Energy & Mining

OPEC Predicts

Fossil fuel consumption to rise

€‹OPEC's annual report predicts soaring oil and coal consumption over the coming decades despite expected uptake of electric cars.

This week we have disappointing news for environmentalists around the world.

According to the Organization of the Petroleum Exporting Countries (OPEC), increased use of electric cars in the coming decades will barely affect oil consumption.

This will be more than offset by the rapid growth of air travel and freight. Further, coal and oil will continue to be primary sources of fuel for power generation, particularly across emerging markets. For the second year in a row, OPEC has reviewed its estimate for global oil demand by 2040 upwards, now standing at 112 million barrels of oil per day, up 4.5 million when compared to last year’s prediction.

If this forecast is accurate it means that global demand will grow by over 1 million barrels per year each year.

By 2040, OPEC expects demand growth to progressively slow down, but not to peak.

Most of the increase in consumption will come from developing nations that will continue to rely on hydrocarbon-based forms of fuel to power their growing industrial parks.

Despite great advances in the competitiveness of solar, wind, and hydro power technologies, in many parts of the world, coal, oil, and gas continue to far outperform renewables in terms of pricing for power generation and other purposes.

Petrochemical industries will also severely contribute to the growth of demand in the years to come.

In emerging and developed markets, these indicators promise a longer lifetime for their oil industries, and more time to adapt their economies to the long prophesied and never fulfilled end to the global oil hunger.
On the other hand, these predictions also present dismal prospects for the fulfilment of the Paris agreements and the future of the environment.

The truth is that, despite all the promises and billions invested in programs aimed at reducing carbon emissions across the world, nearly every region of the planet has raised its carbon emissions in recent years.

Big emerging markets like India and Indonesia for instance, saw their carbon emissions grow by 4.4% and 5.5% respectively in 2016, despite its Paris agreement commitments. China and the US, particularly under the current pro-coal and pro-oil leadership, have also been responsible for the worsening of the situation.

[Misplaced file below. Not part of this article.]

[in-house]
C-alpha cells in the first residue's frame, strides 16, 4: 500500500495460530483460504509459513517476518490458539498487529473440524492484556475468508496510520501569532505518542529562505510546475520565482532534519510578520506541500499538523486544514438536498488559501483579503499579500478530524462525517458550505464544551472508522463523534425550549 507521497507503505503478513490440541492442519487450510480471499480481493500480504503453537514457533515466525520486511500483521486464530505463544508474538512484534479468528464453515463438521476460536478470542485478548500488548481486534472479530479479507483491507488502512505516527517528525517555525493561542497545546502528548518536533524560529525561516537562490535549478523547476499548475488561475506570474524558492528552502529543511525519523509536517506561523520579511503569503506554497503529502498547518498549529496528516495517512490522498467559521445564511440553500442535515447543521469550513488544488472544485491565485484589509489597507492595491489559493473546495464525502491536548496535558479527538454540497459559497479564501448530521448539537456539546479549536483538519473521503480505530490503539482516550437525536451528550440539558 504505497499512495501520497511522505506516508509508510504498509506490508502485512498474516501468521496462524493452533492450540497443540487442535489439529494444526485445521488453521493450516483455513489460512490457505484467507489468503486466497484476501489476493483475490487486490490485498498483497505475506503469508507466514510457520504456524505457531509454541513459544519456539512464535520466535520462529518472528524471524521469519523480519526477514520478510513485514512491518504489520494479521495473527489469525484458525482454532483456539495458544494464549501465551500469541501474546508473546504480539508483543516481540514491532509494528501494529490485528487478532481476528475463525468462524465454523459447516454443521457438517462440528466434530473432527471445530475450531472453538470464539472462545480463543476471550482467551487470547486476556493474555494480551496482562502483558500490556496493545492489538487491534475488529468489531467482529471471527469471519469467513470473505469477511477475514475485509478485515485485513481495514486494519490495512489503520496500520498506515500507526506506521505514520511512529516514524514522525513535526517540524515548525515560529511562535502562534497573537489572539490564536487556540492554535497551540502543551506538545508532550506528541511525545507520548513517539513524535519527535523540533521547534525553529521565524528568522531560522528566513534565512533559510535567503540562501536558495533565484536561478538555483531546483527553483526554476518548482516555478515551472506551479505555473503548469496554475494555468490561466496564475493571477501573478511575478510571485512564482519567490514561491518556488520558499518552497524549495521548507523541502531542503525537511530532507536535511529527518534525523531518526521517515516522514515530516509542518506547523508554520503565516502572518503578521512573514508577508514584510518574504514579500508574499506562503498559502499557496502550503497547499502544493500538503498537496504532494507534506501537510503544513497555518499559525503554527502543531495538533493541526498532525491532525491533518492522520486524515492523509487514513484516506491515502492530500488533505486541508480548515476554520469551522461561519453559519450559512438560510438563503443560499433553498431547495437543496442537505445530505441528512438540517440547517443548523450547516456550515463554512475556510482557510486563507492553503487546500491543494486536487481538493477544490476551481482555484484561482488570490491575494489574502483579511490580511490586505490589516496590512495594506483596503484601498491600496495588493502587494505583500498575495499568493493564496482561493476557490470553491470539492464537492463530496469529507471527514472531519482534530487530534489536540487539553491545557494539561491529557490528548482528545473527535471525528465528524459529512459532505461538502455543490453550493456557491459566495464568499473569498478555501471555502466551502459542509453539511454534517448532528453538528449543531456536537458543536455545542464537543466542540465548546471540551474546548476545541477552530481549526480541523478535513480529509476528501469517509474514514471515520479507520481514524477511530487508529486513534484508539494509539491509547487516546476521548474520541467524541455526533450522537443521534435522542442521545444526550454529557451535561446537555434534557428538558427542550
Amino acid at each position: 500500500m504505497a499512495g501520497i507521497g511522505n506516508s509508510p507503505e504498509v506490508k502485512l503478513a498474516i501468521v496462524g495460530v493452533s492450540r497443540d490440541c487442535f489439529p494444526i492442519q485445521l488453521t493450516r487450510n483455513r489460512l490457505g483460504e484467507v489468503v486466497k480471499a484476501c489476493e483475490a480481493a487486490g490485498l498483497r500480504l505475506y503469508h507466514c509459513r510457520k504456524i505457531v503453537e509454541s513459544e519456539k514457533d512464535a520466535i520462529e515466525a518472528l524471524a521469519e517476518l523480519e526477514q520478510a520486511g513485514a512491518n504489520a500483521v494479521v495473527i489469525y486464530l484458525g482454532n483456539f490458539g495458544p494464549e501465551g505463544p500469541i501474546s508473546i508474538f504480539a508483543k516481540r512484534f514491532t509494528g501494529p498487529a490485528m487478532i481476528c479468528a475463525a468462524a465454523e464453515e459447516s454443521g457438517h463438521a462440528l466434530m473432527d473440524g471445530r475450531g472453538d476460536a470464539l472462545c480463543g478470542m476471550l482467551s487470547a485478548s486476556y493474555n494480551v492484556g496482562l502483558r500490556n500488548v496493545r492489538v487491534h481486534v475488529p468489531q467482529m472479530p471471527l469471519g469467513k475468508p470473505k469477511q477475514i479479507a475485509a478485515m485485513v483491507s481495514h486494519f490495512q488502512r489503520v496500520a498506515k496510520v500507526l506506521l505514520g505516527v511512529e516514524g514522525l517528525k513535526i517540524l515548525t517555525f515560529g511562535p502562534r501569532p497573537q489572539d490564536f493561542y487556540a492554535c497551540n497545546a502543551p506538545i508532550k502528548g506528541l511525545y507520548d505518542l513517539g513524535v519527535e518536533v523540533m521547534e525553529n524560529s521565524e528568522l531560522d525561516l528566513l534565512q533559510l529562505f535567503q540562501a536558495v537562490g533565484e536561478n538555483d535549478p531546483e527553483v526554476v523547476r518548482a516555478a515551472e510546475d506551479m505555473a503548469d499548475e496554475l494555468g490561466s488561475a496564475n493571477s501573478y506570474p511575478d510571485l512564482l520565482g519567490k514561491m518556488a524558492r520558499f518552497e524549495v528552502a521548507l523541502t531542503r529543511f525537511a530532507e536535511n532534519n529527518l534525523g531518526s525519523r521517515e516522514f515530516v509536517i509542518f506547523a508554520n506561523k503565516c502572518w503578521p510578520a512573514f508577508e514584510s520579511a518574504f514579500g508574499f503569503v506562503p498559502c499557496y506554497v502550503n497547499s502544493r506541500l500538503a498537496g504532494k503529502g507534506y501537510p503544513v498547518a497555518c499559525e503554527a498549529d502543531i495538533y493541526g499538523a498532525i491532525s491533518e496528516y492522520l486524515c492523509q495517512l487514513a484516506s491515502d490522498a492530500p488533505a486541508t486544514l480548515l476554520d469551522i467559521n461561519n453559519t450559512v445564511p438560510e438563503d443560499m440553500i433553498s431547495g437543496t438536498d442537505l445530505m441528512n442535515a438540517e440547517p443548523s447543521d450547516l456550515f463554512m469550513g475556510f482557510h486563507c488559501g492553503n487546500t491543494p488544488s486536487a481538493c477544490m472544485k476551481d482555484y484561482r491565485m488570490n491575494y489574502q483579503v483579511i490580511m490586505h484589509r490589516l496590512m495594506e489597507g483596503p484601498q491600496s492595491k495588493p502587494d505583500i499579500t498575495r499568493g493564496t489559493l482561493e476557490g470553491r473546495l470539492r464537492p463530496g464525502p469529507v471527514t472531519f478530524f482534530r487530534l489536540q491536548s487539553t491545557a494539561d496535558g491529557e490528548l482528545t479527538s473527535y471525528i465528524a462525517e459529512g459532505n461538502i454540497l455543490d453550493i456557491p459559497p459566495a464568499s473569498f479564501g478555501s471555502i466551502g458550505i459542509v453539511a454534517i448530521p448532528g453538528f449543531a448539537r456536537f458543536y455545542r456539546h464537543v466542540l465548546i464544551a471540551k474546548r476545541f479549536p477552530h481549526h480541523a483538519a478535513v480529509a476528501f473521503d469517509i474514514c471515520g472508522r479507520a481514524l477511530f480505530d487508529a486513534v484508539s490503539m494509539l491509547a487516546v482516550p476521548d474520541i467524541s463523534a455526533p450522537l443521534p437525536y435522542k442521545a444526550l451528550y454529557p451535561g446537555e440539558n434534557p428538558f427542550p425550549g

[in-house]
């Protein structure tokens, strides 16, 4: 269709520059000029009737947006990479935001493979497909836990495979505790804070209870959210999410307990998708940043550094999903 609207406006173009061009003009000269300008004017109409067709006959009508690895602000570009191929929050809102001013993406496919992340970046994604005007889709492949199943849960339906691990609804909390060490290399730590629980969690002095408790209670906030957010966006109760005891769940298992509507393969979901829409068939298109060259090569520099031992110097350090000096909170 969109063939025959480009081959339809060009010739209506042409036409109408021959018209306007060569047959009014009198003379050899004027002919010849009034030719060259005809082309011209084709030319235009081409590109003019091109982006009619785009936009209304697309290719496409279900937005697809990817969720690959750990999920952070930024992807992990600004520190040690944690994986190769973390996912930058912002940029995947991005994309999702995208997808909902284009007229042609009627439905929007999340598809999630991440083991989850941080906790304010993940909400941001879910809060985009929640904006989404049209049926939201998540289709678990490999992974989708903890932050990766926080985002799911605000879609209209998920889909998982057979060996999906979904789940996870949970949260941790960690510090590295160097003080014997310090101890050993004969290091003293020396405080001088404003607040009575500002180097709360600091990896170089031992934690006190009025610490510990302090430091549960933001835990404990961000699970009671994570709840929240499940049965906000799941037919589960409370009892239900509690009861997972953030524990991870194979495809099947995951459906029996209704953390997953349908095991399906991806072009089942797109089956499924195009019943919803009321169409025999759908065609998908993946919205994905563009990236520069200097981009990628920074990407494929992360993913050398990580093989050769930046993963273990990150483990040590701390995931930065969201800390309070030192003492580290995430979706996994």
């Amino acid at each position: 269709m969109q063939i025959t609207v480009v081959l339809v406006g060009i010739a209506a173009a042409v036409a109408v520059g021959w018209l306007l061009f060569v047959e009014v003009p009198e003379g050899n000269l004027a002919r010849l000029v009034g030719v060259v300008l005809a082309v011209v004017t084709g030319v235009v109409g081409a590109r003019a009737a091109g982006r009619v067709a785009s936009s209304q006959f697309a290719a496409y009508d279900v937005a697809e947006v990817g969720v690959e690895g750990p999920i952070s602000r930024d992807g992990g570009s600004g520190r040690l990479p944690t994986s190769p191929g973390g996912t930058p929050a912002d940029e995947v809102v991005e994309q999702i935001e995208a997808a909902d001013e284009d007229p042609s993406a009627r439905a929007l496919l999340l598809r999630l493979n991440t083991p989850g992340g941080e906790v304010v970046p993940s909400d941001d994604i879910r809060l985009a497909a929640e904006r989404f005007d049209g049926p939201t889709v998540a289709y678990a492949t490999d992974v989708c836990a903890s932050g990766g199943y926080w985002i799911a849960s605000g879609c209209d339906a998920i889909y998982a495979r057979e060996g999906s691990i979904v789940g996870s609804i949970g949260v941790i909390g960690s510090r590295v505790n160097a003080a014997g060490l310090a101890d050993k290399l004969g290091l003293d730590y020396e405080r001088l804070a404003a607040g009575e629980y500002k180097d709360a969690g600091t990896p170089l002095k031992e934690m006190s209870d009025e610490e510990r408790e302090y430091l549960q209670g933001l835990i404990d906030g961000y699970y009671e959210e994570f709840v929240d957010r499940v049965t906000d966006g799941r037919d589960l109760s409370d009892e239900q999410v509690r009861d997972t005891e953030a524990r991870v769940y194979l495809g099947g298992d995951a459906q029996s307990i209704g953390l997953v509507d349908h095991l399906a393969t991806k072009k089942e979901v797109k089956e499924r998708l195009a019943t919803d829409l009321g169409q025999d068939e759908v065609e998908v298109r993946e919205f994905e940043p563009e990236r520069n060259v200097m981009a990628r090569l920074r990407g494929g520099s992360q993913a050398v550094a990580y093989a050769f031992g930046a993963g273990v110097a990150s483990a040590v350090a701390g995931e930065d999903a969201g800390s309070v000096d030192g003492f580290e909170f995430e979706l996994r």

But so has Europe. The old continent, for all its environmentalist rhetoric and promotion of green sources of power and electric cars, saw its emissions rate grow by 2.5% on average in 2017, almost a full 1% higher than the global average growth of 1.6%.

The oil price crisis of 2014 could have had an impact on these figures, as oil has become much cheaper and therefore more appealing as a form of fuel.

However, the oil crisis seems to have come to an end this month, with the Brent and the WTI benchmarks recording four-year price highs above USD80 per barrel, following a year and a half of an OPEC and Non-OPEC agreement to cut production in order to bring the price of the barrel to a manageable level.

If the success and historical importance of the agreement are unquestionable, its future is less certain.
At USD80 per barrel, a number of oil fields will again become commercial. Particularly for the high-intensity oil fields of the North American shale formations.

This could again put downward pressure on the price of a barrel if new supply flushes the market.

To add to the uncertainty, US President Donald Trump started quite the debate at the United Nations General Assembly this week when he accused OPEC nations of “ripping off” the rest of the world with high oil prices. He stated that the world needs cheap gasoline in order to continue to foster growth, before describing the US as the world’s leading energy producer and a country ready to export oil, natural gas, and “clean coal.”

The truth is, the future is cloudy for the energy industry right now. On one hand, a dissolution of the OPEC and Non-OPEC member agreement could dramatically push prices down again as production ramps up in Nigeria, Saudi Arabia, Russia, and others.

On the other hand, selling fewer barrels at a higher price might be better business than the reverse, particularly for oil dependent nations like Angola or Venezuela that have suffered greatly with the oil price collapse. The one thing that seems abundantly clear is that the world is nowhere near as close to ridding itself of oil dependence as one might wish, or as the planet might need.